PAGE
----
Posted in Capitalism, Customer Service, Personal Narrative, Political Philosophy | 26 Comments »

    Smashing the State

    Posted by Jay Manifold on 9th January 2021 (All posts by )

    There won’t be any surprises in this one for anyone who knows me at all well, but I’ll try to at least make it entertaining.

    My very first lasting memory of a news event with political content took place on the afternoon of Sunday 21 January 1968. A B-52 with four hydrogen bombs aboard took off from Thule AFB and crashed somewhere in the Arctic, location unknown.
    Ten days later, the Tet Offensive began.
    Nine weeks and one day after that, Dr King was assassinated.
    Nine weeks less one day after that, Bobby Kennedy was assassinated.
    Twelve weeks to the day after that, I first saw real human blood shed live on television via cameras above the intersection of Michigan and Balbo as the Chicago police attacked demonstrators during the Democratic National Convention.

    I was eight years old.

    Read the rest of this entry »

    Posted in Anti-Americanism, Big Government, Book Notes, Chicagoania, Christianity, Civil Liberties, Civil Society, COVID-19, Current Events, Health Care, Human Behavior, Law Enforcement, Leftism, Libertarianism, Management, Personal Narrative, Political Philosophy, Politics, Religion, Society, Terrorism, USA | 42 Comments »

    In the Field

    Posted by Sgt. Mom on 8th September 2020 (All posts by )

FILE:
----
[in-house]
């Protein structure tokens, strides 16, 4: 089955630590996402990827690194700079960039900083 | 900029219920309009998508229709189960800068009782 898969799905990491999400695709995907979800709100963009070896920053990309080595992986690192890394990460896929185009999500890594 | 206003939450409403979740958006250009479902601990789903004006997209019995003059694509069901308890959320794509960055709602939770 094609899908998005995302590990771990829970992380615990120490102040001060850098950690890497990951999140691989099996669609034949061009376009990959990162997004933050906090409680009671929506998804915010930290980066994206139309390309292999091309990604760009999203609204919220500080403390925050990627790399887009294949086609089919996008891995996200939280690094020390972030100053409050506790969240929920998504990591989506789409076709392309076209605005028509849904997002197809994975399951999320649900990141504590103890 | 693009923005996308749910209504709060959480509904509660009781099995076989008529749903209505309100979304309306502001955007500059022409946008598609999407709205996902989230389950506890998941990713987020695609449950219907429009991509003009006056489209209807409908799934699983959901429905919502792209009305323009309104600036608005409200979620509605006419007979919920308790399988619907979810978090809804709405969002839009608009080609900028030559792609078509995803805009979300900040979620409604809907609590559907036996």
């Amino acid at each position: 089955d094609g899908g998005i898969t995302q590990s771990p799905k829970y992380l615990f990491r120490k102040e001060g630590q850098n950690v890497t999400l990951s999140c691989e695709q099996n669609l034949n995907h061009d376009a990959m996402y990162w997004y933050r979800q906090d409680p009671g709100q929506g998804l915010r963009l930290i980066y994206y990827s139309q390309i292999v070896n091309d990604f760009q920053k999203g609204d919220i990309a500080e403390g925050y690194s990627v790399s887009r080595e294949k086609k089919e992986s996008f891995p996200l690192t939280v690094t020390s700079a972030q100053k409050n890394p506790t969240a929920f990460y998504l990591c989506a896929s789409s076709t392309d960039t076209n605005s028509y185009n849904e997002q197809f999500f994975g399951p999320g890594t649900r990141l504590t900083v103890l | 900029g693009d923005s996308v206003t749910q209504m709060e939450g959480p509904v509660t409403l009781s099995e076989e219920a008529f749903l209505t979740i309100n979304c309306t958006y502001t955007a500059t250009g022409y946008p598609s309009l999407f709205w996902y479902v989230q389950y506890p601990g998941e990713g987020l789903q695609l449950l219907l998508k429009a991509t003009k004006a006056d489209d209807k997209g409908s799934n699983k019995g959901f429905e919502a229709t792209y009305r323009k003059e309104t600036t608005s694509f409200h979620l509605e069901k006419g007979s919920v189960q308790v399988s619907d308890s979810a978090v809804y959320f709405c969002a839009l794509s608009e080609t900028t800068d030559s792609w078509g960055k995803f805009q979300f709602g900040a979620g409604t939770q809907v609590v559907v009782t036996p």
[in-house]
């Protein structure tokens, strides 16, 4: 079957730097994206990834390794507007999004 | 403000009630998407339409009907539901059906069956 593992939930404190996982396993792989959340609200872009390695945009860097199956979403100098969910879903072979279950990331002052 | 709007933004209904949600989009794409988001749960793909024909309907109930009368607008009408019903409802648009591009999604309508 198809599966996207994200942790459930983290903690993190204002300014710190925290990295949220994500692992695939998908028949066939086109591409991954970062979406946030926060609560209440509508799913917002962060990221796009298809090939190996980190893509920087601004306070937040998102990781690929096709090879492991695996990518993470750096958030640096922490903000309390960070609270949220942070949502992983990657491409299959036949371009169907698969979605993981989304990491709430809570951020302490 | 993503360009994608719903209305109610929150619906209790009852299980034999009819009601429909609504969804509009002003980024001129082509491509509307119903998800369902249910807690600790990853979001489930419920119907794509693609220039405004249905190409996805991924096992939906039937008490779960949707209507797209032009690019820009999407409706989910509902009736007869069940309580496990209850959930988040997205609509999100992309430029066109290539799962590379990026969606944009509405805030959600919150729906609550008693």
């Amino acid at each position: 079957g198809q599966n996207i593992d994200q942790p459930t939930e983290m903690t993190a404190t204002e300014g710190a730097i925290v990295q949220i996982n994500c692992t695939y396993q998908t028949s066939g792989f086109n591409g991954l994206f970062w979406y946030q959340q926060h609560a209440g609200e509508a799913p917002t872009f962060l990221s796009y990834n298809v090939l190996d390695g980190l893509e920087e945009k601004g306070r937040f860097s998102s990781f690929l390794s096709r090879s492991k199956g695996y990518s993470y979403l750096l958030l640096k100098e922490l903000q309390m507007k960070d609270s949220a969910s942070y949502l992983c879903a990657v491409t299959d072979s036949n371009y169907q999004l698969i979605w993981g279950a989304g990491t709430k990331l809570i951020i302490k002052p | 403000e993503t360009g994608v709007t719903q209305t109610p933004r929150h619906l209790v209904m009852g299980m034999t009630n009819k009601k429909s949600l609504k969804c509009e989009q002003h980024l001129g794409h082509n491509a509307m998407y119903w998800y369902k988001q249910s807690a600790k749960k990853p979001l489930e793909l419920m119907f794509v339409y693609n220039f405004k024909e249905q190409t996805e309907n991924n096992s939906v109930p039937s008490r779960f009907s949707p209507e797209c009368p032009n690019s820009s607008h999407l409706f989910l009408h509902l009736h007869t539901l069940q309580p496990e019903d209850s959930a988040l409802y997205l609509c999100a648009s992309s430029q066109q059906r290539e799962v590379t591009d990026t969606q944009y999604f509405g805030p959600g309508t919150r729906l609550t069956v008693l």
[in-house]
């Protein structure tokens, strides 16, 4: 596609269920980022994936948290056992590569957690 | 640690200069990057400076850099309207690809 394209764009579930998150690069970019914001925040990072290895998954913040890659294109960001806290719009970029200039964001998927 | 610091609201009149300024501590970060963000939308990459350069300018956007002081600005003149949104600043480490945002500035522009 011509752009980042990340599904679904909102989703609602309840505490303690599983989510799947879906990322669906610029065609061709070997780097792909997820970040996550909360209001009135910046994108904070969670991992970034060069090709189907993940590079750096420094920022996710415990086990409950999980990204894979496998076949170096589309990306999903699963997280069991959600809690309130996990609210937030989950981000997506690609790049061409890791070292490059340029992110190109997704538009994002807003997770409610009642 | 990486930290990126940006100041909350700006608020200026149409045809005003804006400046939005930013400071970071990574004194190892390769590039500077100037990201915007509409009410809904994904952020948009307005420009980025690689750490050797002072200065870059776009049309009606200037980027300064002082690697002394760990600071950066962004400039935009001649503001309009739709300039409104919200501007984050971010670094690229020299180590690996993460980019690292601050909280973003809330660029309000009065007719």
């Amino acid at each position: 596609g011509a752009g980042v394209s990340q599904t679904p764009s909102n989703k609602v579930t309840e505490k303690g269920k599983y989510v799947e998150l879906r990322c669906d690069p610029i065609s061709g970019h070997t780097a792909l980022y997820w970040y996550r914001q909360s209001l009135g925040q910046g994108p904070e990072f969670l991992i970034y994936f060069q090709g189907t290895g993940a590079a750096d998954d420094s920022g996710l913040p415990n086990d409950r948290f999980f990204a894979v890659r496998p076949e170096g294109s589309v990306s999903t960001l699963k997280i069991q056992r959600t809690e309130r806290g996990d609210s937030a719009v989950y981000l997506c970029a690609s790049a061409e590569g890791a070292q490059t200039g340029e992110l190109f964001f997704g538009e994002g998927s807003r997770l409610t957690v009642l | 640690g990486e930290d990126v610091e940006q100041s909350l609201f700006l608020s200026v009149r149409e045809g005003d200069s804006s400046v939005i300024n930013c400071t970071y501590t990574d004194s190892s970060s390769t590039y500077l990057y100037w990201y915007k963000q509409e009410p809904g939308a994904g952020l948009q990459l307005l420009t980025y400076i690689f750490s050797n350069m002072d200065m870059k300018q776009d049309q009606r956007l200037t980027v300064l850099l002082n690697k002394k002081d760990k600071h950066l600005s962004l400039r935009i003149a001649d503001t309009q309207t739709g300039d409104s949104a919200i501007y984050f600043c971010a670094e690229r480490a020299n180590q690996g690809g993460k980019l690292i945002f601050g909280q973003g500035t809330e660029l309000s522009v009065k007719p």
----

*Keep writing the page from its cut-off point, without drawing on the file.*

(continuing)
Sometimes, long after first reading a book or watching a movie and enjoying it very much, I have come back to re-reading or watching, and then wondering what I had ever seen in that in the first place. So it was with the original M*A*S*H book and especially with the movie. I originally read the book in college and thought, “Eww, funny but gross and obscene, with their awful practical jokes and nonexistent sexual morals.” Then I re-read after having been in the military myself for a couple of years, and thought, “Yep, my people!”

    The movie went through pretty much the same evolution with me, all but one element – and that was when I began honestly wondering why the ostensible heroes had such a hate on for Major Burns and the nurse Major Houlihan. Why did those two deserve such awful, disrespectful treatment? In the movie they seemed competent and agreeable enough initially. In the book it was clear that Major Burns was an incompetent surgeon with delusions of adequacy, and that Major Houlihan was Regular Army; that being the sole reason for the animus. But upon second viewing of the movie, it seemed like Duke Forrest, Hawkeye Pierce and Trapper John McIntyre were just bullying assholes selecting a random target for abuse for the amusement of the audience. Read the rest of this entry »

    Posted in Book Notes, Deep Thoughts, Film, History, Holidays, Korea, Medicine, Middle East, Military Affairs, Personal Narrative, War and Peace | 30 Comments »

    Reopening — II (Theory)

    Posted by Jay Manifold on 17th August 2020 (All posts by )

    That’s all very well in practice, but how does it work in theory?

    — old University of Chicago joke

    I expect this blog’s readership to demand the theoretical considerations, so here’s a (non-exhaustive) compilation, beginning with a setup anecdote: